Cornwall air pollution: Residents 'could be moved'

A car exhaust Image copyright Getty Images
Image caption Under the council's proposals, residents in areas with poor air quality would be moved to new neighbourhoods

Residents in pollution hotspots could be relocated under new clean air proposals.

Cornwall Council has discussed plans which could include compulsory purchases of properties in areas with "particularly poor air quality".

It admitted the scheme was likely to be "very controversial", but said it was cheaper than alternative measures.

The council said relocation was just one of several options being considered.

More on the air pollution relocation plan, and other Cornwall news

As part of the Clean Air for Cornwall Strategy, six approaches have been explored, including creating new neighbourhoods in "clean air" zones, although "no specific area" has been chosen.

Councillor Geoff Brown said none of the options has been excluded, including compulsory purchase "as a last resort".

There are currently seven Air Quality Management Areas (AQMAs) in Cornwall which fail to meet national air quality objectives.

Truro, Gunnislake, St Austell, Tideford, Bodmin, Camelford and the area of Kerrier - containing Pool, Camborne and Redruth - have all been declared AQMAs since 2005.

Image caption There are seven AQMAs in Cornwall, where air quality has fallen below national standards

All seven areas have been singled out for the pollutant nitrogen dioxide (NO2), which is associated with respiratory problems, lung disease and cancer.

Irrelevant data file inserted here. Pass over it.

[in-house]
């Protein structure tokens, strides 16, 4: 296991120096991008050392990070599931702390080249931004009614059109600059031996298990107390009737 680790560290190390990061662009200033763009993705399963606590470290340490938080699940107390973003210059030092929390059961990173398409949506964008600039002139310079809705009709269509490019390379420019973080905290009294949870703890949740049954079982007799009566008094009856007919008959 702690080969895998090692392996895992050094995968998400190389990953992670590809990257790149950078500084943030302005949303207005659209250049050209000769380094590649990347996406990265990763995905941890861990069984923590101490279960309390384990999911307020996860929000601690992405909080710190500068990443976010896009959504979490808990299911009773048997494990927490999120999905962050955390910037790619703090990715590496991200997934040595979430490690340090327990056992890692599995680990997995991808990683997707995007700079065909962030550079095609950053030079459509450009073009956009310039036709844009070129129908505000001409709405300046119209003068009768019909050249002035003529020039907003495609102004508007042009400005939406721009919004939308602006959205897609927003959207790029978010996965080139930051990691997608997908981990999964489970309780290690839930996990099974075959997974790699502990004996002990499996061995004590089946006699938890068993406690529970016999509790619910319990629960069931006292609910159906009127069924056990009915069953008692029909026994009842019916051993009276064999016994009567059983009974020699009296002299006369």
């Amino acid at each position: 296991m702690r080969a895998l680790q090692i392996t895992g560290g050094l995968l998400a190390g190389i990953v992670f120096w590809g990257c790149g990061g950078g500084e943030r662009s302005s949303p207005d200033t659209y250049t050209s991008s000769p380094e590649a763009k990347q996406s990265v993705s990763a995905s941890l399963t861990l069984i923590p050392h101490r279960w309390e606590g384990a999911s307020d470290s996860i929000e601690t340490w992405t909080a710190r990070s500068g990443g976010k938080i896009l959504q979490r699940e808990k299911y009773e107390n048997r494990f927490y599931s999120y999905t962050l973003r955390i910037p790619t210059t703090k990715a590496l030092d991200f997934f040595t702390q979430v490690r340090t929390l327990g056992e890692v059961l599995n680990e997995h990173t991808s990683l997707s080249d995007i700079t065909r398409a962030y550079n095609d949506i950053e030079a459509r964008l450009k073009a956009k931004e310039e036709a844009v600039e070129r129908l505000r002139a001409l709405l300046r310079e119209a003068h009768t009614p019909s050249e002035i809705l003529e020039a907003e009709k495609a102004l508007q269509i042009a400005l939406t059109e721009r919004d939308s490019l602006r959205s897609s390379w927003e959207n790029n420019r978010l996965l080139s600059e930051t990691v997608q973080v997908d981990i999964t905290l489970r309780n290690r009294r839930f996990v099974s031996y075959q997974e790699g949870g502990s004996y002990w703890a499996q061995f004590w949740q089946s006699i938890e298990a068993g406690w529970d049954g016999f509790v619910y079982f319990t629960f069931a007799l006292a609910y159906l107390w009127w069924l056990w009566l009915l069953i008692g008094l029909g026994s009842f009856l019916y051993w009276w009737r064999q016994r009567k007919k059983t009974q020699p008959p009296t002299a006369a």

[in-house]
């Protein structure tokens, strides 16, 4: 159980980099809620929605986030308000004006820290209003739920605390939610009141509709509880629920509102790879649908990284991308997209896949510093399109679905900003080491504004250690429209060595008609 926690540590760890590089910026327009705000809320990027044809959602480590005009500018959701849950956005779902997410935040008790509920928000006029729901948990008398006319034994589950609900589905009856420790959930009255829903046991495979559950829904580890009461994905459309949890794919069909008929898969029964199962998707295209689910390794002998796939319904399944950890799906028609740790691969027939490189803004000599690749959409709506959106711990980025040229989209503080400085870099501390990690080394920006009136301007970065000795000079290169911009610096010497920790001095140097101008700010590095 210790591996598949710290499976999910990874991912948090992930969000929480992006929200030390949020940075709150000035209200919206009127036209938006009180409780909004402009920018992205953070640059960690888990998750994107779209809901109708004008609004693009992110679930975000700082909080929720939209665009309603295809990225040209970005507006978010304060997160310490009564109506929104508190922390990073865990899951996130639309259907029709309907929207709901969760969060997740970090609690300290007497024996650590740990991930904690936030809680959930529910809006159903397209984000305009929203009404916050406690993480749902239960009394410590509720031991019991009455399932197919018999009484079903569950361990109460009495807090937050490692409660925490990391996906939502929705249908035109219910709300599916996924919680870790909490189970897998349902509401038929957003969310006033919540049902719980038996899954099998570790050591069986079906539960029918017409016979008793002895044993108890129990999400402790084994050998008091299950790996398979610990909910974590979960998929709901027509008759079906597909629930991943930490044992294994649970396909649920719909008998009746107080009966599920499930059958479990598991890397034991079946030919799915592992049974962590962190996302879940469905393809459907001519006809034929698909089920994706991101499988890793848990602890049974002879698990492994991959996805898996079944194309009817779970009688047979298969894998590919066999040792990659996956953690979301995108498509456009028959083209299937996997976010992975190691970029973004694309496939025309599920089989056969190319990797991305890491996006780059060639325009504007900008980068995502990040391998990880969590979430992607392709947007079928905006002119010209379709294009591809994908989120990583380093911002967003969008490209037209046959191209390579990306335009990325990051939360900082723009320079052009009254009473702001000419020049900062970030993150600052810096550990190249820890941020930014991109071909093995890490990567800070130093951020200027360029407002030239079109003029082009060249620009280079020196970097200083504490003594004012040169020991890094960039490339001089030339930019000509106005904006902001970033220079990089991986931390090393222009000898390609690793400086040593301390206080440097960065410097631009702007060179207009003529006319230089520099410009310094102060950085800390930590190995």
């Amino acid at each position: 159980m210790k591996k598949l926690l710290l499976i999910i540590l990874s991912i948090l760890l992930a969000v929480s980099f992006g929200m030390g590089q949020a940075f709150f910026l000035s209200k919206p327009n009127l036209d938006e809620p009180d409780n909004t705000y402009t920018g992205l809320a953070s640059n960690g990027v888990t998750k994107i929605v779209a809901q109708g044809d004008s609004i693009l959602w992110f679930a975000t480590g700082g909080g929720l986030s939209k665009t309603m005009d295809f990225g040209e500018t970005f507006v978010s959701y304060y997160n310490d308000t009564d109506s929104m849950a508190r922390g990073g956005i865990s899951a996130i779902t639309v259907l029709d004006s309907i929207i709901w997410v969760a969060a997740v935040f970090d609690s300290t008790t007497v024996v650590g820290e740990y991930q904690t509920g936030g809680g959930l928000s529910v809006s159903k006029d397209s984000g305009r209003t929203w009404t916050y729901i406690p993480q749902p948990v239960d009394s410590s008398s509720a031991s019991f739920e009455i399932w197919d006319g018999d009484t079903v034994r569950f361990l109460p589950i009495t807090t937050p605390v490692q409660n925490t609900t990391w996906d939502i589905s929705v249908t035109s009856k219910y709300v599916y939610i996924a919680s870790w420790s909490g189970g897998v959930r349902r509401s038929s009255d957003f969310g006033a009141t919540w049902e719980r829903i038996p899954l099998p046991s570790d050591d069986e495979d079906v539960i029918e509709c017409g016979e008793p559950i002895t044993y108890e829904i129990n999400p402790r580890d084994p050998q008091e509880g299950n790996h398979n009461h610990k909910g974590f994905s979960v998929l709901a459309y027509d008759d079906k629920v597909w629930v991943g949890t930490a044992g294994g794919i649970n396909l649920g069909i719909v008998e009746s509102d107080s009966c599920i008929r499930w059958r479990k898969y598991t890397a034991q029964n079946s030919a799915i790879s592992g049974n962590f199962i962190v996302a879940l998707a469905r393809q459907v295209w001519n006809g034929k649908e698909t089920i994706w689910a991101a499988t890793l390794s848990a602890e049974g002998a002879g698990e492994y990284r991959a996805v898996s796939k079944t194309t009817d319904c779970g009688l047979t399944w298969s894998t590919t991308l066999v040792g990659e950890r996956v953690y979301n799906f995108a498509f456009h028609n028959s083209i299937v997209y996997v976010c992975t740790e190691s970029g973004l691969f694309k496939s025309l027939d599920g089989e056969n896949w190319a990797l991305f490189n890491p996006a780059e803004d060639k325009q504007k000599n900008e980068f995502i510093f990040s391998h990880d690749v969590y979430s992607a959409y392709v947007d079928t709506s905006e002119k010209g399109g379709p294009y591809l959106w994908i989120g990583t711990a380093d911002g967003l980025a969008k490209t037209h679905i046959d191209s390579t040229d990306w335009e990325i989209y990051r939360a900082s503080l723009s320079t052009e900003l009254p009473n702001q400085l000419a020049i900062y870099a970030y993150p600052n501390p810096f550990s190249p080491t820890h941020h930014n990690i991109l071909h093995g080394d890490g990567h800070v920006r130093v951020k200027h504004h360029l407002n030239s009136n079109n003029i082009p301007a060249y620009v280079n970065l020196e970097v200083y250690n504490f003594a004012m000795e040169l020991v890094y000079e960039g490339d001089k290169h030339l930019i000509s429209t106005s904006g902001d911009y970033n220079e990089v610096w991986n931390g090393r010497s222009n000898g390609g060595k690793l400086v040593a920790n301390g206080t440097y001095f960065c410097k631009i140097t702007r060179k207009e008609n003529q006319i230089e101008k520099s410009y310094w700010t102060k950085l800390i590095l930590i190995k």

Levels of the pollutant were recorded in the Highertown area of Truro in 2013 at 96 micrograms of NO2 per cubic metre of air - more than double the EU's air quality standard annual limit of 40 micrograms per cubic metre and higher than some parts of London, including Beech Street in the City of London, which recorded 85 micrograms per cubic metre.

'Anti-idling legislation'

Camelford was given AQMA status in January 2017 after pressure from the Camelford Clean Air Group.

Chairwoman Claire Hewlett said on an average summer day, about 11,000 vehicles go through a "tiny little town" which was not built for that level of traffic.

She said relocating residents from highly polluted areas was a "radical" idea, as it appeared to contradict the council's transport strategy, which was about people living close to where they work.

"Surely you want people to stay where they're working so that they can walk or cycle," she said.

Tim Pitt, who has lived in Camelford for 12 years, said he did not agree with residents having to move home.

"Deal with the pollution and leave people where they are," he said.

ClientEarth Healthy Air campaigner Andrea Lee branded the idea "extraordinary", but said it was important to tackle the sources of air pollution.

Another option being considered by the council is "anti-idling legislation" which would see motorists fined £20 for keeping their engines running while idle in places like taxi ranks, train stations and schools.

Legal advice would be taken before any decisions are made.

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